[Oradlist] Reading Cephs for a chiropractor

Allan G Farman agfarm01 at louisville.edu
Tue Jul 15 12:24:57 PDT 2008


I concur that while we should evaluate all tissues exposed, including the cervical spine, we should not be making spine series specifically for evaluation of conditions that a dentist or dental specialist will not treat. The OMR must be knowledgeable of the cervical spine anatomy and pathoses so that patients with incidental findings can be referred for appropriate treatment when necessary. 

Allan G. Farman, BDS, PhD, MBA, DSc, Diplomate ABOMR

Prof. Radiology & Imaging Science
Univ. Louisville School of Dentistry: SUHD
501 South Preston Street,
Louisville, Kentucky 40292, USA 

Tel: +1(502) 852.1241
Fax: +1(502)852.1626


>>> "Ruprecht, Axel" <axel-ruprecht at uiowa.edu> 7/15/2008 2:21 PM >>>
Dania

 

I agree with all those who have spoken. The ADA definition of OMR is

 

Oral and Maxillofacial Radiology: Oral and maxillofacial radiology is
the specialty of dentistry and discipline of radiology concerned with
the production and interpretation of images and data produced by all
modalities of radiant energy that are used for the diagnosis and
management of diseases, disorders and conditions of the oral and
maxillofacial region. (Adopted April 2001)

 

If an area shows up on your radiographs made for the oral and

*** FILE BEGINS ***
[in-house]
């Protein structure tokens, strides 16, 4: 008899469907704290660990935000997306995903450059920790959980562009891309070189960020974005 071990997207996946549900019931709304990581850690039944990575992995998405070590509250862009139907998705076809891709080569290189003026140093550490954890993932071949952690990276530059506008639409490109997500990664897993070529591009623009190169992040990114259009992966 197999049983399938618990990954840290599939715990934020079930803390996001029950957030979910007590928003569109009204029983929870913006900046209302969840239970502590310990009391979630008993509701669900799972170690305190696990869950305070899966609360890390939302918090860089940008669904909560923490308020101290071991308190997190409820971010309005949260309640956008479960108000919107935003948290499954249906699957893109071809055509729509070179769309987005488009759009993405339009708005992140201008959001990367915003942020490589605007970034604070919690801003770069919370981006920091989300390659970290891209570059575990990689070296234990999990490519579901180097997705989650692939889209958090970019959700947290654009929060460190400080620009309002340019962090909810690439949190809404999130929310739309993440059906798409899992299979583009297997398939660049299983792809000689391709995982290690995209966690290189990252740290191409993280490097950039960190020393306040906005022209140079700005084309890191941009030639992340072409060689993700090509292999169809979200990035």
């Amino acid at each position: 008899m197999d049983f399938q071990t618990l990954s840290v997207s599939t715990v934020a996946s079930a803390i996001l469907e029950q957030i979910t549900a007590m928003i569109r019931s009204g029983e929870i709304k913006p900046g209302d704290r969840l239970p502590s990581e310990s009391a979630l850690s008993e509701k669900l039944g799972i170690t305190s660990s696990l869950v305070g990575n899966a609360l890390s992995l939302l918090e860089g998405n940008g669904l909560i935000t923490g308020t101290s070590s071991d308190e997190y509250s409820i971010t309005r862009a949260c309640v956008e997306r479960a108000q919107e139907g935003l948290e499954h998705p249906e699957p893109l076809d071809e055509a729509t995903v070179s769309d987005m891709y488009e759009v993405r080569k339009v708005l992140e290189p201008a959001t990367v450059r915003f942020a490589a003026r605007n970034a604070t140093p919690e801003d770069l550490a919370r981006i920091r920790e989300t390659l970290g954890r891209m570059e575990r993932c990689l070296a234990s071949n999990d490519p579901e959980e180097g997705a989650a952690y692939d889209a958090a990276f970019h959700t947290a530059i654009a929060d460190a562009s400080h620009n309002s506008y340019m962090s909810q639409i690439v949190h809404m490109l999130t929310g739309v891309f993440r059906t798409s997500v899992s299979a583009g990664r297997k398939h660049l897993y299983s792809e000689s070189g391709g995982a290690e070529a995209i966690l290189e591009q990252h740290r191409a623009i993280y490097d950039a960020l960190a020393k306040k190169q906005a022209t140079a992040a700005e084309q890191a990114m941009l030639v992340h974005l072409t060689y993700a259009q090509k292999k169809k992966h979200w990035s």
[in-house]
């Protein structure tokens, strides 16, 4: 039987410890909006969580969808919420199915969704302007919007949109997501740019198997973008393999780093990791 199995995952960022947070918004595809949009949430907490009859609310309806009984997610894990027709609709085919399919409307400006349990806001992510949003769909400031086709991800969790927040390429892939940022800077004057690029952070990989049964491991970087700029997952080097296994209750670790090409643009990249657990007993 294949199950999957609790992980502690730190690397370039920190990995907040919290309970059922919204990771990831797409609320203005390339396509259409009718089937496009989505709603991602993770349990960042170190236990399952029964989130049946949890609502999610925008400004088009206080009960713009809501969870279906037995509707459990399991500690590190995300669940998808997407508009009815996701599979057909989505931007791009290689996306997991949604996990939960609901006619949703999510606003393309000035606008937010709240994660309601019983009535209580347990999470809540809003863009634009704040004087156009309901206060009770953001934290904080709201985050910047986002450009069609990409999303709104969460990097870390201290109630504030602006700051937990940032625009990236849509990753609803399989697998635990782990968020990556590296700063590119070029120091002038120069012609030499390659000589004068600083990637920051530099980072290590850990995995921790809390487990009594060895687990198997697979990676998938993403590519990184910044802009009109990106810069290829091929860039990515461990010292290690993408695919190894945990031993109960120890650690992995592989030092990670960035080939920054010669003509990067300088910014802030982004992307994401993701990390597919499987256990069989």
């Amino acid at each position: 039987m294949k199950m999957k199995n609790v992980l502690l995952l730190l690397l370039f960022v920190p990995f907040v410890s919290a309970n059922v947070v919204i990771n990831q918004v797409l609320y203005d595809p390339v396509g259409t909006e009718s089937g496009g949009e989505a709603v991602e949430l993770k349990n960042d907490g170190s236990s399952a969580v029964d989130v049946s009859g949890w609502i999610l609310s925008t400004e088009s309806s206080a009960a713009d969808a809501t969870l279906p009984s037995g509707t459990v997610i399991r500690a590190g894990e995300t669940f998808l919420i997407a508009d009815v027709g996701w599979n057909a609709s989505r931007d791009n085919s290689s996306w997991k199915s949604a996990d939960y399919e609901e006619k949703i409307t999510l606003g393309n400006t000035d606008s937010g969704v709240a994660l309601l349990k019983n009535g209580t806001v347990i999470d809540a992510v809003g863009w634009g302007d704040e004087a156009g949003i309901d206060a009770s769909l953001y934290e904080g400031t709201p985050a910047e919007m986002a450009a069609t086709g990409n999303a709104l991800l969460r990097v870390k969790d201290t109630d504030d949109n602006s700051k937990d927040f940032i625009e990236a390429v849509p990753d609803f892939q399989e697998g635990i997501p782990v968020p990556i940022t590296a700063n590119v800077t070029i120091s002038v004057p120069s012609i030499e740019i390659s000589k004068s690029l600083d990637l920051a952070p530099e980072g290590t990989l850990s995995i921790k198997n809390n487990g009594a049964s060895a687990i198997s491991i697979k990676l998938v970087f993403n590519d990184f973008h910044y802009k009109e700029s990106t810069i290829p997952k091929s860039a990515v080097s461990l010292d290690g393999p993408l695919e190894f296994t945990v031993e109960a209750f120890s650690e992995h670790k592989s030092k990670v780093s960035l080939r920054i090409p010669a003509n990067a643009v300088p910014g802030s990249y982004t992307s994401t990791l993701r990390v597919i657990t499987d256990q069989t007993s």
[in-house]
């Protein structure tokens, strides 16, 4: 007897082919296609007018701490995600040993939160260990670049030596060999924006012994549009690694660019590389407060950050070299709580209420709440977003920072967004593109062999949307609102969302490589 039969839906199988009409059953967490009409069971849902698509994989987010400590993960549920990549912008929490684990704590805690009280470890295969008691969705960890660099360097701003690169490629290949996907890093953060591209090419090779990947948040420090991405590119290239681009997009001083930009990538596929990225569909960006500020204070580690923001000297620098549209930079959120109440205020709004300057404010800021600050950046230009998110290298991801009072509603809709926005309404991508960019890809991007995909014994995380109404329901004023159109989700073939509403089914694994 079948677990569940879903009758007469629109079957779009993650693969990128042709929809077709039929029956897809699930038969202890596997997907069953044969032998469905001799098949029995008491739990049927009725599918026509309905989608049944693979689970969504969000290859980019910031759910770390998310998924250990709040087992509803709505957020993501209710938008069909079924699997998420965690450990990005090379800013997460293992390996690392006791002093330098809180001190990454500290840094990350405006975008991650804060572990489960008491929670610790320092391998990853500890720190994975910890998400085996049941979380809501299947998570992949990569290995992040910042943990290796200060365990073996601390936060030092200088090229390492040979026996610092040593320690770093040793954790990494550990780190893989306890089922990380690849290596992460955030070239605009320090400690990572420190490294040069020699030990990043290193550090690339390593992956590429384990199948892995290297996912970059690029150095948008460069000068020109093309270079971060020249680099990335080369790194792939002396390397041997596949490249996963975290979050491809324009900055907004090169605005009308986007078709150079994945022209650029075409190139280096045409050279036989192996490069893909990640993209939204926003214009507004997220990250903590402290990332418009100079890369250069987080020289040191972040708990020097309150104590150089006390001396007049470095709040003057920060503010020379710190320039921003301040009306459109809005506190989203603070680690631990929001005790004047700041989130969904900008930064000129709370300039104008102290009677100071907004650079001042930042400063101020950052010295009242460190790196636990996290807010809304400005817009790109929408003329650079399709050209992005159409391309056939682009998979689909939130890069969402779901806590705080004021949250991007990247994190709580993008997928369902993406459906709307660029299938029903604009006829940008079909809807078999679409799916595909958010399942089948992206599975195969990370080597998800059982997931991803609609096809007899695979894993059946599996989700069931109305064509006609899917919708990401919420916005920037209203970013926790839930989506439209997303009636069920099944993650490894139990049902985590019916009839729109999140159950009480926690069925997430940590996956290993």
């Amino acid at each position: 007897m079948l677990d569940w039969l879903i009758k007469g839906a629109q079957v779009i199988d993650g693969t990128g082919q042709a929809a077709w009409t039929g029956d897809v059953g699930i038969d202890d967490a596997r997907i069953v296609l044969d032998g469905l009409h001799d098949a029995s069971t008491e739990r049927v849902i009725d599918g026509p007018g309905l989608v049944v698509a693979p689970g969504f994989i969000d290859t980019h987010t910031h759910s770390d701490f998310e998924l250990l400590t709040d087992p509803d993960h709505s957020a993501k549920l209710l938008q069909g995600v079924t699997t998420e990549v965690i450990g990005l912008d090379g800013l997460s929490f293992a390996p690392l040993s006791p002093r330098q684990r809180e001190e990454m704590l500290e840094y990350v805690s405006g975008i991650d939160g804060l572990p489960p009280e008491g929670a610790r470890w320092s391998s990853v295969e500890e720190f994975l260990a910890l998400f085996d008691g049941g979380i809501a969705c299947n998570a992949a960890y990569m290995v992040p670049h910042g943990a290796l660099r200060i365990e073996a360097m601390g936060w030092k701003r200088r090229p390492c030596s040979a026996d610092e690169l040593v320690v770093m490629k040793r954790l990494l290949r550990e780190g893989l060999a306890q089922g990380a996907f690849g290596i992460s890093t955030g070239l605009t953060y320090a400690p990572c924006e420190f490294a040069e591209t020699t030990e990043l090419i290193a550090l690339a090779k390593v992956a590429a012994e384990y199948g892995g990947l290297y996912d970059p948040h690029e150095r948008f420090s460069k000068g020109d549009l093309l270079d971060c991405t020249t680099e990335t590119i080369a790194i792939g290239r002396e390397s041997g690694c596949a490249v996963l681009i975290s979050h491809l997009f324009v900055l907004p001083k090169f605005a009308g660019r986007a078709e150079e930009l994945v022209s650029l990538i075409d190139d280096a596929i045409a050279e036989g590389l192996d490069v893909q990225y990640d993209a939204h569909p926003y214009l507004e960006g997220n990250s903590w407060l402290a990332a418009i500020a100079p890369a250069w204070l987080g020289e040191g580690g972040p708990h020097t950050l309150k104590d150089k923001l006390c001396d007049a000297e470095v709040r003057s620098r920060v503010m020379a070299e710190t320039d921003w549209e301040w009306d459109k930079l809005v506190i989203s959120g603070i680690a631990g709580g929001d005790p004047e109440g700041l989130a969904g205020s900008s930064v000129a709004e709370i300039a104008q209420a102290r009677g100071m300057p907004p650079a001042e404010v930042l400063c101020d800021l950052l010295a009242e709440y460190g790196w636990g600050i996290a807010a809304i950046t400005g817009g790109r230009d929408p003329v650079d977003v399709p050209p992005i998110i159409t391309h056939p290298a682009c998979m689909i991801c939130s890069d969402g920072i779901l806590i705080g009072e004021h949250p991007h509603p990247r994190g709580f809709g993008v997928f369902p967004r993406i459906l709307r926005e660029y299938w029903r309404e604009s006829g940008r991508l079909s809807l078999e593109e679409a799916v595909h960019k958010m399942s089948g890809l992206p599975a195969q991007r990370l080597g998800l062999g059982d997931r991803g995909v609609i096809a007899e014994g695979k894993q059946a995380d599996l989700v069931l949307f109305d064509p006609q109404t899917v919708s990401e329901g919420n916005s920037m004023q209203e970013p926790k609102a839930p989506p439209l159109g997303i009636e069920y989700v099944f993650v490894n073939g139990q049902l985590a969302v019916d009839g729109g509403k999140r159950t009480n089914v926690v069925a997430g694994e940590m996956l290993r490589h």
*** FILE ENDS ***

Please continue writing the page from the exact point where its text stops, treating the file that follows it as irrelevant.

maxillofacial region, that is one thing. If the images were made for
disease in another area, that is stepping outside of OMR. We may make
hand radiographs, or carpal index radiographs to deal with age
determination (regardless of whether you think that they are
particularly accurate), and that is part of dealing with "the diagnosis
and management of diseases, disorders and conditions of the oral and
maxillofacial region", especially orthodontics. If we saw abnormalities
we would comment, but more likely refer to someone whose area this is.
That would be fine. But we do not make hand radiographs to look for the
presence or absence of disease as the primary reason. 

 

I get asked here all the time if I can make hand or finger radiographs.
Answer, yes.

Will I make them because somebody thinks they broke their finger?
Answer, no. That is the practice of medicine.

 

The same applies for spine radiographs made for the spine, not for the
diagnosis and management of diseases, disorders and conditions of the
oral and maxillofacial region.

 

Rgds

 

 

 

 

 

From: oradlist-bounces at lists.ucla.edu 
[mailto:oradlist-bounces at lists.ucla.edu] On Behalf Of Dania Tamimi
Sent: Tuesday, July 15, 2008 9:53 AM
To: oradlist at lists.ucla.edu 
Subject: [Oradlist] Reading Cephs for a chiropractor

 

 
 Hello everyone,
 
 I am hoping for a quick show of hands as to how many OMFRs:
 
a) would consider reading cephs for a chiropractor (ie thorough
evaluation of the entire cervical spine and part of the upper thoracic
spine).
b) have had such training incorporated into their practice.
 
Also, would this fall into the scope of practice of an OMFR?
 
These questions have arisen from a request by a chiropractor to
interpret films for him. Although I feel confident of my knowledge of
this area of the body, I'm not sure how it all plays out in the grand
scheme (across dental/chiropractor boards lines).
 
 Dania

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